Nucleoporin 205

From Wikipedia, the free encyclopedia
  (Redirected from NUP205)
Jump to: navigation, search
Available structures
PDB Human UniProt search: PDBe RCSB
Aliases NUP205, C7orf14, NPHS13, nucleoporin 205kDa, nucleoporin 205
External IDs MGI: 2141625 HomoloGene: 45971 GeneCards: NUP205
Gene location (Human)
Chromosome 7 (human)
Chr. Chromosome 7 (human)[1]
Chromosome 7 (human)
Genomic location for NUP205
Genomic location for NUP205
Band 7q33 Start 135,557,919 bp[1]
End 135,648,757 bp[1]
Species Human Mouse
RefSeq (mRNA)



RefSeq (protein)



Location (UCSC) Chr 7: 135.56 – 135.65 Mb Chr 7: 35.18 – 35.25 Mb
PubMed search [3] [4]
View/Edit Human View/Edit Mouse

Nucleoporin 205 (Nup205) is a protein that in humans is encoded by the NUP205 gene.[5][6][7]


Transport of macromolecules between the cytoplasm and nucleus occurs through nuclear pore complexes (NPCs) embedded in the nuclear envelope. NPC's are composed of subcomplexes, and NUP205 is part of one such subcomplex.[5]


  1. ^ a b c GRCh38: Ensembl release 89: ENSG00000155561 - Ensembl, May 2017
  2. ^ a b c GRCm38: Ensembl release 89: ENSMUSG00000038759 - Ensembl, May 2017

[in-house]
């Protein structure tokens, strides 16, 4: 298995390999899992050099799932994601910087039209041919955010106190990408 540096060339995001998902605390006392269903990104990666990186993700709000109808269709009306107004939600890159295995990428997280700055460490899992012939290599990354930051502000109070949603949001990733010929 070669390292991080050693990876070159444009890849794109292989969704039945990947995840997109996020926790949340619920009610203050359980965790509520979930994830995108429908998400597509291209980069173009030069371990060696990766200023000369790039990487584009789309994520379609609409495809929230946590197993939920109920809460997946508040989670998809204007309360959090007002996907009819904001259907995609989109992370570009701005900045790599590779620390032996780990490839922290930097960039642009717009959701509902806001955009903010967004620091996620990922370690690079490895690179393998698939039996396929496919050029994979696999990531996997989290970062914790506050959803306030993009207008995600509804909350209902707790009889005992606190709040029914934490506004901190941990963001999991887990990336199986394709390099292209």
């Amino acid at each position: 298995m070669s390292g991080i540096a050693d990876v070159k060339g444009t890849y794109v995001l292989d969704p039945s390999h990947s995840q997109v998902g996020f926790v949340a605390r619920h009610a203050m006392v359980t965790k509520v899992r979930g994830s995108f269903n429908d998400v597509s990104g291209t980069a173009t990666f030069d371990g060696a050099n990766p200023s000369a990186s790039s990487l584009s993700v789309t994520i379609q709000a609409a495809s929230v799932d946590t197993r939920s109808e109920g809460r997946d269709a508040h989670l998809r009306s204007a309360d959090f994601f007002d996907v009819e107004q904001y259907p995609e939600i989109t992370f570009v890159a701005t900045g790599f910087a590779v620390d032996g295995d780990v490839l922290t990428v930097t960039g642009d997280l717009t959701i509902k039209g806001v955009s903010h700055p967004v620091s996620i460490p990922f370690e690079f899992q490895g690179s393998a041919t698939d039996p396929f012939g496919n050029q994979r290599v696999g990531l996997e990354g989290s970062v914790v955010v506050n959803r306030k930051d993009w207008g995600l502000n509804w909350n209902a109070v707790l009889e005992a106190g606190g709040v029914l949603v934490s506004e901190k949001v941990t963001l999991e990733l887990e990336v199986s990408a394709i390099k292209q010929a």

3. ^ "Human PubMed Reference:". 
  4. ^ "Mouse PubMed Reference:". 
  5. ^ a b "Entrez Gene: NUP205 nucleoporin 205kDa". 
  6. ^ Nagase T, Seki N, Ishikawa K, Ohira M, Kawarabayasi Y, Ohara O, Tanaka A, Kotani H, Miyajima N, Nomura N (October 1996). "Prediction of the coding sequences of unidentified human genes. VI. The coding sequences of 80 new genes (KIAA0201-KIAA0280) deduced by analysis of cDNA clones from cell line KG-1 and brain". DNA Res. 3 (5): 321–9, 341–54. doi:10.1093/dnares/3.5.321. PMID 9039502. 
  7. ^ Grandi P, Dang T, Pané N, Shevchenko A, Mann M, Forbes D, Hurt E (October 1997). "Nup93, a vertebrate homologue of yeast Nic96p, forms a complex with a novel 205-kDa protein and is required for correct nuclear pore assembly". Mol. Biol. Cell. 8 (10): 2017–38. doi:10.1091/mbc.8.10.2017. PMC 25664Freely accessible. PMID 9348540. 

Further reading[edit]

This article incorporates text from the United States National Library of Medicine, which is in the public domain.